Ouch. This has happened to me and to several of my friends and family. You wake up in the morning, get out of bed and it hurts to walk. It feels like something is stabbing you in the heel of your foot or you stepped on a stone. Your symptoms seem to improve after you walk around for awhile. The problem may go away after a day or two, but it may come back and the pain is increased after standing for awhile. You check the bottom of your foot and do not see any signs of injury, calluses or warts. However, when you touch your heel firmly, it hurts. What is going on?????
If these symptoms happen to you: pain on the bottom of your foot, worse in the morning with increased pressure and improved after walking during the day, you may have plantar fasciitis and or a heel spur. On the bottom of our feet is a long tendon that starts at the “heel bone” and then goes to each support toe. This tendon is called the plantar fascia. This tendon is important as it acts as a “shock absorber” and supports the foot when you put pressure and or weight upon it. The plantar fascia is also responsible for creating the long arch of the foot. A heel spur is a bony growth that looks like a small curved spike at the base of the heel on xray. The heel spur irritates the plantar fascia and causes inflammation, tiny tears and pain. What is interesting is that just because you have a plantar fasciitis, does not mean you have a heel spur. Paradoxically, just because you have a heel spur, does not mean you will get plantar fasciitis either. Other risk factors for plantar fasciitis are increased weight; improperly fitting shoes; and weak or “tight” calf muscles.
On physical exam, you can feel a tender spot on the bottom of your foot. The pain will get worse when you flex your foot and push on the plantar fascia. The pain gets better when you point your toes downward. X rays do not help determine the diagnosis; although an x ray may show a heel spur or a possible heel fracture.
Treating plantar fasciitis is pretty routine and can be done by yourself. “RICE it”
R: Rest your foot for a few days. Don’t put your full weight on the foot.
I: ICE it. Put a water bottle in the freezer. Put it on the floor and roll your foot from heel to toe on the frozen water bottle. Do this no more than 20 minutes at a time.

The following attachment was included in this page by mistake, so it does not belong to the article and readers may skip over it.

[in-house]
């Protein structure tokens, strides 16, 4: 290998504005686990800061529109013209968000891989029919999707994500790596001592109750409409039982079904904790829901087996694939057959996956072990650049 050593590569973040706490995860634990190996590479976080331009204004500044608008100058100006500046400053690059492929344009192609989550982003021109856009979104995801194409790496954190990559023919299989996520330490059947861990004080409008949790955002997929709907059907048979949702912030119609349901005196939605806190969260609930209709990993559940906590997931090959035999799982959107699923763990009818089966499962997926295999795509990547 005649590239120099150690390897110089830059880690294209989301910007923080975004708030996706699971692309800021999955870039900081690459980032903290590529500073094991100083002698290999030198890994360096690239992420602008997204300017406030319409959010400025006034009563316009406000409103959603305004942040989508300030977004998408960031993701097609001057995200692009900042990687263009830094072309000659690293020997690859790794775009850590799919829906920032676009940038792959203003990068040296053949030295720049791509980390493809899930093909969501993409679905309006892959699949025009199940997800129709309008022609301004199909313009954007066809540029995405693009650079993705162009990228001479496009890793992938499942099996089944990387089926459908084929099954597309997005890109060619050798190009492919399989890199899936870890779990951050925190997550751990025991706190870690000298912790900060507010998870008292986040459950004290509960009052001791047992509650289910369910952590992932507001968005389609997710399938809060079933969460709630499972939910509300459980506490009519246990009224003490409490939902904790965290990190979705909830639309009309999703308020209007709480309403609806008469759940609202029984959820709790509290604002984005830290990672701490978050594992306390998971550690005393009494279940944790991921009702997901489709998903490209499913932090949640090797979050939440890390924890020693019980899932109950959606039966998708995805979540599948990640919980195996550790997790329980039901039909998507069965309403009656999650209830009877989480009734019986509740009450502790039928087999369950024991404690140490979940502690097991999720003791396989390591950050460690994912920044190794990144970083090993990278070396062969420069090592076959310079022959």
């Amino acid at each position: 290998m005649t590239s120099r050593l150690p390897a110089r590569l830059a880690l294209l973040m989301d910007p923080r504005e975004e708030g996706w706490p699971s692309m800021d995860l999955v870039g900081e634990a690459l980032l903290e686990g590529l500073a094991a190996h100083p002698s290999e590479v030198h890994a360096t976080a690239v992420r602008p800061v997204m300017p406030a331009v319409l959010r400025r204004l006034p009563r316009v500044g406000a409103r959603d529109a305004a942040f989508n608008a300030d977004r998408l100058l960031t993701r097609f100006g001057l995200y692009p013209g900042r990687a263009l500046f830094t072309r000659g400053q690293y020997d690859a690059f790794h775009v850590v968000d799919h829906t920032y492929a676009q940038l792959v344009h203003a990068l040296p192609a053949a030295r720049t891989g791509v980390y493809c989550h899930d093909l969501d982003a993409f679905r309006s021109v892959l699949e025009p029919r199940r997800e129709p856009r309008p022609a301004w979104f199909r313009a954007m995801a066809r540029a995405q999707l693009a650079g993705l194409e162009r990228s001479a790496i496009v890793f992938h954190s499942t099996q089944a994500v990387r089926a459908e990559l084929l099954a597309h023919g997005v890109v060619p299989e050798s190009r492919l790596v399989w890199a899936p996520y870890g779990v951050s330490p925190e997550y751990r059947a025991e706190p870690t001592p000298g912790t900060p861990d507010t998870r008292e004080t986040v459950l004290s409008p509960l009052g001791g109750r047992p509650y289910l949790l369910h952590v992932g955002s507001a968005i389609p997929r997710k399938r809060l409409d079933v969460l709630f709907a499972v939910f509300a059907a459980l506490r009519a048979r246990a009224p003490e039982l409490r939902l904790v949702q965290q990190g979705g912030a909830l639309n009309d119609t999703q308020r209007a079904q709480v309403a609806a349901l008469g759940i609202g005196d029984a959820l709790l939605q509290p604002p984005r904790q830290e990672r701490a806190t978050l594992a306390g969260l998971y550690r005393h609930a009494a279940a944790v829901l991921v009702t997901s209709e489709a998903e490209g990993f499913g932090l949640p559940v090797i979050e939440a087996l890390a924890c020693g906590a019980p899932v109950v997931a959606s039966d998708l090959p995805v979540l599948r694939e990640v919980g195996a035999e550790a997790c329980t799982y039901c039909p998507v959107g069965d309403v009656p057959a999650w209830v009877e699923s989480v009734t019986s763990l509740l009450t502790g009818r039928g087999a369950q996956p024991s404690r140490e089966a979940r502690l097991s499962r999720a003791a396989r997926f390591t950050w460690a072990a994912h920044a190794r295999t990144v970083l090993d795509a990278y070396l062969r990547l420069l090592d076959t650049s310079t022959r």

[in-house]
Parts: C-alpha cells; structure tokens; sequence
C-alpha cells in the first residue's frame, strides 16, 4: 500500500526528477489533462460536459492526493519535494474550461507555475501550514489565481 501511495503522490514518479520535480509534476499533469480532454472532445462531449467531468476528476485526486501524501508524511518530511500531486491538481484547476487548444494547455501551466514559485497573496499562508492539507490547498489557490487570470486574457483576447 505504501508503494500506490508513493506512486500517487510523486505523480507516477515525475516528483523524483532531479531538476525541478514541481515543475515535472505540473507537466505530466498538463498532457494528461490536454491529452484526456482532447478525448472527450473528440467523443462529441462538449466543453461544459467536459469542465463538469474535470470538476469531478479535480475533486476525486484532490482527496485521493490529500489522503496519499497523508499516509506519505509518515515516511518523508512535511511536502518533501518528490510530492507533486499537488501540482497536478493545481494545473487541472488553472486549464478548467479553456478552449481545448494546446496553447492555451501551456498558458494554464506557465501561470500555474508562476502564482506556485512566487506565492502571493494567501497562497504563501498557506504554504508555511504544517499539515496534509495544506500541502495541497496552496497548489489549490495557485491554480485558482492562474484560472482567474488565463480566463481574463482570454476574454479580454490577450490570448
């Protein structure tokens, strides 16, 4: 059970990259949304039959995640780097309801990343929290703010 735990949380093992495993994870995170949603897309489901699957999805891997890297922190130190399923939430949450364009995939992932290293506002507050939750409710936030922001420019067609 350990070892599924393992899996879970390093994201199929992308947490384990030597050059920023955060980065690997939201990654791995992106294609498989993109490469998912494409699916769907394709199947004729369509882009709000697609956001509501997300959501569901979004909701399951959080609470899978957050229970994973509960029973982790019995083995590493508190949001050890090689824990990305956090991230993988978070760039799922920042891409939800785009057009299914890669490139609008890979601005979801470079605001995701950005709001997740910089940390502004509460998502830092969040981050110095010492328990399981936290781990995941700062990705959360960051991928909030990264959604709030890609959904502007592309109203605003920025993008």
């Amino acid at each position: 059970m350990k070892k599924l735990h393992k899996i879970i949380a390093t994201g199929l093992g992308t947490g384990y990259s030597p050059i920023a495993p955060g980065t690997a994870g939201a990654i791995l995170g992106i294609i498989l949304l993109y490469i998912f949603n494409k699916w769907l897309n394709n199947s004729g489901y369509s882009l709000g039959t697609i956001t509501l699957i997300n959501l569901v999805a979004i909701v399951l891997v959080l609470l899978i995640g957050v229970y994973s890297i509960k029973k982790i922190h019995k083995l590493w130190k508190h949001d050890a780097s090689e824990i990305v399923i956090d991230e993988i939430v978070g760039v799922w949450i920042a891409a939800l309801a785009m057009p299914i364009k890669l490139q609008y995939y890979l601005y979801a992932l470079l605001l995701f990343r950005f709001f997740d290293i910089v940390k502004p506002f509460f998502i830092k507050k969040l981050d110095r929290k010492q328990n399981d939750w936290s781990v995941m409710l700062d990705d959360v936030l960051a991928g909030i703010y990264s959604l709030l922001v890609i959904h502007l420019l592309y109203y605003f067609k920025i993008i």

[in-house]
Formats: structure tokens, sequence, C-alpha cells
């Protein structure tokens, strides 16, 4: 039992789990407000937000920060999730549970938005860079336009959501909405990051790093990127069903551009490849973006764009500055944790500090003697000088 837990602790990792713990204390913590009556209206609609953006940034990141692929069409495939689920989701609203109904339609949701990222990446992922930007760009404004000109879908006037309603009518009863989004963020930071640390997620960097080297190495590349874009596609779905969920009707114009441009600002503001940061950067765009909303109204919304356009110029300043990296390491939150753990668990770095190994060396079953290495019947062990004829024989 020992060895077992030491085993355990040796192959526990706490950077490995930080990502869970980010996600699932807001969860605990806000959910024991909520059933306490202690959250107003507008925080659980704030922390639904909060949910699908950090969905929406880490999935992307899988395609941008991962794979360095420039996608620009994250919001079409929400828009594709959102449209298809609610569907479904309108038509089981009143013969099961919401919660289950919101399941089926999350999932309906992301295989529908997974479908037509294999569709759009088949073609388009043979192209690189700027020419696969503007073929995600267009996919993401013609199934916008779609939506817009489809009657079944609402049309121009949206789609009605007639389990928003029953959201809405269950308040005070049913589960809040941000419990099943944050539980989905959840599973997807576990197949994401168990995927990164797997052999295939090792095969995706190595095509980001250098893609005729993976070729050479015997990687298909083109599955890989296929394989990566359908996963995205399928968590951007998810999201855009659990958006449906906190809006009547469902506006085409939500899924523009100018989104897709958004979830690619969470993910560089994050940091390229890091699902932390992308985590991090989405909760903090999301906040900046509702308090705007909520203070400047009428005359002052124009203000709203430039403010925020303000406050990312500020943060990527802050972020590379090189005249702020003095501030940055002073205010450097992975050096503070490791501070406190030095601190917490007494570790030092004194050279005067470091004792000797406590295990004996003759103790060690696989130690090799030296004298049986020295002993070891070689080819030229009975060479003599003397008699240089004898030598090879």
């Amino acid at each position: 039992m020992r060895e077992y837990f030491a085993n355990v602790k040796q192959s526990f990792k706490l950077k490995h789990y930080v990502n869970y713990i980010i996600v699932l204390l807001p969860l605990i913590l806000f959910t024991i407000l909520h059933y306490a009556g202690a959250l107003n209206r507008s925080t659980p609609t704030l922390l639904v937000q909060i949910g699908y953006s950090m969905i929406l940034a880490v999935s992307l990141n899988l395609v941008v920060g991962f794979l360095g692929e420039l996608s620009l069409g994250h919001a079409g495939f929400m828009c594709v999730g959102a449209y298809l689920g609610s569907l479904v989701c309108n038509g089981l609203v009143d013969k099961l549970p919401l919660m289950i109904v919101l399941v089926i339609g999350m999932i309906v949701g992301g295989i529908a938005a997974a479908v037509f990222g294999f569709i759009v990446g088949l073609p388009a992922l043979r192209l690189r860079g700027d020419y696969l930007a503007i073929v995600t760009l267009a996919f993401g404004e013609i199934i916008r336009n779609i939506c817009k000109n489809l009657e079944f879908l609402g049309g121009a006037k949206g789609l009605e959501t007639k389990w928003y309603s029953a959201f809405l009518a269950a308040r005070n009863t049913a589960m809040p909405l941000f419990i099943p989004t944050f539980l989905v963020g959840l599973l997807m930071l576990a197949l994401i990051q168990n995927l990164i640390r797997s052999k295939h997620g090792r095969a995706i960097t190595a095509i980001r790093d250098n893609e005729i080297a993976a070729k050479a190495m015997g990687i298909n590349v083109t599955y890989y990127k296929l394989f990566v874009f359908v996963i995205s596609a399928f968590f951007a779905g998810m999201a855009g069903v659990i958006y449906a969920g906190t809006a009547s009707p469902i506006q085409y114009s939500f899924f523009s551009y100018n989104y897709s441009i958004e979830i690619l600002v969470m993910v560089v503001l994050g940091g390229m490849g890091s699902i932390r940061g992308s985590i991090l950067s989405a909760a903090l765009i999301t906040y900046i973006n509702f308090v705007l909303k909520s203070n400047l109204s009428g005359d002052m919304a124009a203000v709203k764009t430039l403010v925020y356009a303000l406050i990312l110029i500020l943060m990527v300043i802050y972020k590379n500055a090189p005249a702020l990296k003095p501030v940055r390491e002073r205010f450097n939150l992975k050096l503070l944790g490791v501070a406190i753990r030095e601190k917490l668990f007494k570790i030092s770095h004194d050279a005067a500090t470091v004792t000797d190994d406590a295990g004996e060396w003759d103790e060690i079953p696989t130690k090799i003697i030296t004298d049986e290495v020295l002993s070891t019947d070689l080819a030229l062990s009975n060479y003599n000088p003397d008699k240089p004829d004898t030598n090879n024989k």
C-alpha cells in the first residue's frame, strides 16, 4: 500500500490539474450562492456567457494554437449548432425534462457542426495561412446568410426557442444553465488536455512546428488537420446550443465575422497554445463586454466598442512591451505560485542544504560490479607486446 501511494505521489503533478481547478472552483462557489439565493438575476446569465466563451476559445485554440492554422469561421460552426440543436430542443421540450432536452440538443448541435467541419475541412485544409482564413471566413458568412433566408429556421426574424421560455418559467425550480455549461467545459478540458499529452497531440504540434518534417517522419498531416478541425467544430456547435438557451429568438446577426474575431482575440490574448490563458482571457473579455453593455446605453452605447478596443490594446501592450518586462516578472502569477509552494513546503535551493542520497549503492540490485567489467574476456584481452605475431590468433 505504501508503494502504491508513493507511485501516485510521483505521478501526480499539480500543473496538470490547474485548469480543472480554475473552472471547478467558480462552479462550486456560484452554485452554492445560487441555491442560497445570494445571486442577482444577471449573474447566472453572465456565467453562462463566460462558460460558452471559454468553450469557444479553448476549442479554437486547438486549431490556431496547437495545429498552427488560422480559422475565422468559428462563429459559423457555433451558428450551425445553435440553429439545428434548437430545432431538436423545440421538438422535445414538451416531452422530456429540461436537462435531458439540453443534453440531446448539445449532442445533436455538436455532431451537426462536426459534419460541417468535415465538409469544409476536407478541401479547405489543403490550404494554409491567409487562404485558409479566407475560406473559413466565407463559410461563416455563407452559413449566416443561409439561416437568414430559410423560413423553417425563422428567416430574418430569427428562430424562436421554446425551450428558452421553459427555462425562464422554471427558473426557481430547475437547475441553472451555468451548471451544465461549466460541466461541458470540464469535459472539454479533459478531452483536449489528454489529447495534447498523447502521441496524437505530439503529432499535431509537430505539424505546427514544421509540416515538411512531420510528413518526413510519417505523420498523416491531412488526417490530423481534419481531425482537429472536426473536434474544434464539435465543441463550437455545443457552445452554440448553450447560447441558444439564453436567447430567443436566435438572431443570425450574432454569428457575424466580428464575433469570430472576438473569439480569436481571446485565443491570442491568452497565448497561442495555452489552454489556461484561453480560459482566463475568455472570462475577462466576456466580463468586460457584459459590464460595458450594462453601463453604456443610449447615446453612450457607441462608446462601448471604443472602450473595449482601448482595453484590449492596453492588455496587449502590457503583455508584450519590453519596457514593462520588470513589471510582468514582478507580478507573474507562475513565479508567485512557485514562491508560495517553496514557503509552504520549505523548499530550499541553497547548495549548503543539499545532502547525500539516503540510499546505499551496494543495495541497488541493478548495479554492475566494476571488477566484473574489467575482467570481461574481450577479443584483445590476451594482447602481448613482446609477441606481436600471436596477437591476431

C: Cool down the inflammation with an anti-inflammatory medication such as ibuprofen or naproxen.
E: Exercise. Calf stretch: a) lean against the wall with your hands. Keep one leg in front with the knee bent and one straight with your heel against the ground; b) Stretch your calf muscle leaning forward with your hips; c) hold for 10-20 seconds. Repeat. Towel stretching. a) Wrap a towel around the base of your foot and hold onto both ends of the towel; b) Pull on the towel to give a comfortable stretch; c) hold for 10-20 seconds. Repeat
Plantar fasciitis will usually resolve within six to eight months after proper stretching and supportive care. If not, other options include corticosteroid injections into the fascia; proper fitting heel inserts or heel cups for your shoes or night splints. Night splints keep the foot flexed and pointing upwards. Most persons sleep with the foot pointing downward, which can exacerbate the fasciitis. Also, be careful about corticosteroid injections. Injections may provide relief by reducing inflammation; however, there is the risk of weakening the fascia or causing the natural fat pad in our heel to atrophy. Either of these side effects can increase the problem and the pain.
1. Make sure that your shoes fit properly; have proper cushioning and that your shoes support your heel and arch of your foot.
2. Avoid walking barefoot on hard surfaces like sidewalks.
3. Stretch and exercise your calf and muscles of the foot. You can do simple calf exercises and stretches like the one written above. You can also sitting and alternate between elevating your foot and keeping the heel on the ground and elevating your heel and keeping the ball of the foot on the ground. Another exercise simple exercise is to pick up coins or marbles with your toes. Last, if your symptoms increase or differ from the ones that I have described, please go see a health care provider. You may have another foot problem: a stress fracture, a neuropathy or some other pathology.